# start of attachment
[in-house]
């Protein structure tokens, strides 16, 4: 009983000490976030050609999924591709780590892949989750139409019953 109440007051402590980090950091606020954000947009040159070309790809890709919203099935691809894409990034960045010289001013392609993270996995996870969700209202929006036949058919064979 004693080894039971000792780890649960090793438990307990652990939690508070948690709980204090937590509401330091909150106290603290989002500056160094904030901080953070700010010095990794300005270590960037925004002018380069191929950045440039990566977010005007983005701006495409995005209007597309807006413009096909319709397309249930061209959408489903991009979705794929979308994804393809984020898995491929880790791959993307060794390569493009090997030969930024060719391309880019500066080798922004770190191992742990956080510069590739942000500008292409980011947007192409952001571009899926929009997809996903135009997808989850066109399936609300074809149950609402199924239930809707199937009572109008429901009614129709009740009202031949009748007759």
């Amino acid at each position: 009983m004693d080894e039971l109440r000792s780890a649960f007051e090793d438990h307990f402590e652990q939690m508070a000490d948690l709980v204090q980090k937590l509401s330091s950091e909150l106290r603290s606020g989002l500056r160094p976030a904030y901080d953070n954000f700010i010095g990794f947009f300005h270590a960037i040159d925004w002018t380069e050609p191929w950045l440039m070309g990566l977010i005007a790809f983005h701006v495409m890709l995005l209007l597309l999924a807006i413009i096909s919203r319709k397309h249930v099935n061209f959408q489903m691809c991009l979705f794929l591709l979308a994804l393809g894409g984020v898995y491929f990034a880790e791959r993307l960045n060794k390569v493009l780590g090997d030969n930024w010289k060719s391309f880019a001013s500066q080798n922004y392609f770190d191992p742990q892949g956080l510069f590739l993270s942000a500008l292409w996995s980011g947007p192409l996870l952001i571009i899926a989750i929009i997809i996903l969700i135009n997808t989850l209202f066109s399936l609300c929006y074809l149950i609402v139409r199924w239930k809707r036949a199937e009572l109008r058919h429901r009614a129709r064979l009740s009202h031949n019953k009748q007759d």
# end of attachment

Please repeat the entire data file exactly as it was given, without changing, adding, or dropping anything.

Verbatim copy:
[in-house]
């Protein structure tokens, strides 16, 4: 009983000490976030050609999924591709780590892949989750139409019953 109440007051402590980090950091606020954000947009040159070309790809890709919203099935691809894409990034960045010289001013392609993270996995996870969700209202929006036949058919064979 004693080894039971000792780890649960090793438990307990652990939690508070948690709980204090937590509401330091909150106290603290989002500056160094904030901080953070700010010095990794300005270590960037925004002018380069191929950045440039990566977010005007983005701006495409995005209007597309807006413009096909319709397309249930061209959408489903991009979705794929979308994804393809984020898995491929880790791959993307060794390569493009090997030969930024060719391309880019500066080798922004770190191992742990956080510069590739942000500008292409980011947007192409952001571009899926929009997809996903135009997808989850066109399936609300074809149950609402199924239930809707199937009572109008429901009614129709009740009202031949009748007759």
């Amino acid at each position: 009983m004693d080894e039971l109440r000792s780890a649960f007051e090793d438990h307990f402590e652990q939690m508070a000490d948690l709980v204090q980090k937590l509401s330091s950091e909150l106290r603290s606020g989002l500056r160094p976030a904030y901080d953070n954000f700010i010095g990794f947009f300005h270590a960037i040159d925004w002018t380069e050609p191929w950045l440039m070309g990566l977010i005007a790809f983005h701006v495409m890709l995005l209007l597309l999924a807006i413009i096909s919203r319709k397309h249930v099935n061209f959408q489903m691809c991009l979705f794929l591709l979308a994804l393809g894409g984020v898995y491929f990034a880790e791959r993307l960045n060794k390569v493009l780590g090997d030969n930024w010289k060719s391309f880019a001013s500066q080798n922004y392609f770190d191992p742990q892949g956080l510069f590739l993270s942000a500008l292409w996995s980011g947007p192409l996870l952001i571009i899926a989750i929009i997809i996903l969700i135009n997808t989850l209202f066109s399936l609300c929006y074809l149950i609402v139409r199924w239930k809707r036949a199937e009572l109008r058919h429901r009614a129709r064979l009740s009202h031949n019953k009748q007759d």